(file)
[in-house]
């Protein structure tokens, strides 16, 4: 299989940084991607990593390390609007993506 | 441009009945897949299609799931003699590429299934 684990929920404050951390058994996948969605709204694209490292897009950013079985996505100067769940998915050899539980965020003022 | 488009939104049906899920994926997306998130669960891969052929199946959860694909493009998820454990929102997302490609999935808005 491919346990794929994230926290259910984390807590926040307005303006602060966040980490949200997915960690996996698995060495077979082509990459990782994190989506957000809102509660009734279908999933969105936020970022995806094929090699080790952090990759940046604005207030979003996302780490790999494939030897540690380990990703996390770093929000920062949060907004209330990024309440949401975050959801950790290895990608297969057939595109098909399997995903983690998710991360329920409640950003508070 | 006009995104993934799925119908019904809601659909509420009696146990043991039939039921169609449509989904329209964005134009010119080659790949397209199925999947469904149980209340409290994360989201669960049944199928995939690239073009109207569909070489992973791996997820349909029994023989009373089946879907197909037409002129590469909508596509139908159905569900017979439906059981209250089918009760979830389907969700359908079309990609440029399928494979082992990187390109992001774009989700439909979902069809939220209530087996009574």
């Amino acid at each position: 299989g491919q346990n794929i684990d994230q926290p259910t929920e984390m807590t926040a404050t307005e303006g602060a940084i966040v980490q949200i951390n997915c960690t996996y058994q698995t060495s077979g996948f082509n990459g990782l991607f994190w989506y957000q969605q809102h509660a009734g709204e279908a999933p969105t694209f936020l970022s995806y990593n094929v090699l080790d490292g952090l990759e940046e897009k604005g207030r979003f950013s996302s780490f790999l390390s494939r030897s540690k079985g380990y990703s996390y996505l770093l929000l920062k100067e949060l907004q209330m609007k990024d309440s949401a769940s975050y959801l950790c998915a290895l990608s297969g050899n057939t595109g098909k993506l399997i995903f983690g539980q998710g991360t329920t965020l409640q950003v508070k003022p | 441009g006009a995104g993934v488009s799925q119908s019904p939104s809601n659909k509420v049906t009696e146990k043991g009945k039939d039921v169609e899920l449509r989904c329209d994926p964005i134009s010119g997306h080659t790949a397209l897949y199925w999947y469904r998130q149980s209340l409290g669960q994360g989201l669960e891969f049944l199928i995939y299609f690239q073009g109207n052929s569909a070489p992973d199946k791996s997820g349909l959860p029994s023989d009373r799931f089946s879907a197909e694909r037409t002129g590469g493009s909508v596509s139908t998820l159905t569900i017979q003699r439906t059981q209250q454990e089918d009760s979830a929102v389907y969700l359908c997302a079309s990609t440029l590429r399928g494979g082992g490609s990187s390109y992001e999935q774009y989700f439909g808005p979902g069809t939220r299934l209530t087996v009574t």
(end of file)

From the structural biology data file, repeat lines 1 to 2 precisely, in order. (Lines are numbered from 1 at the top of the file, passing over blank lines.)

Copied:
[in-house]
């Protein structure tokens, strides 16, 4: 299989940084991607990593390390609007993506 | 441009009945897949299609799931003699590429299934 684990929920404050951390058994996948969605709204694209490292897009950013079985996505100067769940998915050899539980965020003022 | 488009939104049906899920994926997306998130669960891969052929199946959860694909493009998820454990929102997302490609999935808005 491919346990794929994230926290259910984390807590926040307005303006602060966040980490949200997915960690996996698995060495077979082509990459990782994190989506957000809102509660009734279908999933969105936020970022995806094929090699080790952090990759940046604005207030979003996302780490790999494939030897540690380990990703996390770093929000920062949060907004209330990024309440949401975050959801950790290895990608297969057939595109098909399997995903983690998710991360329920409640950003508070 | 006009995104993934799925119908019904809601659909509420009696146990043991039939039921169609449509989904329209964005134009010119080659790949397209199925999947469904149980209340409290994360989201669960049944199928995939690239073009109207569909070489992973791996997820349909029994023989009373089946879907197909037409002129590469909508596509139908159905569900017979439906059981209250089918009760979830389907969700359908079309990609440029399928494979082992990187390109992001774009989700439909979902069809939220209530087996009574």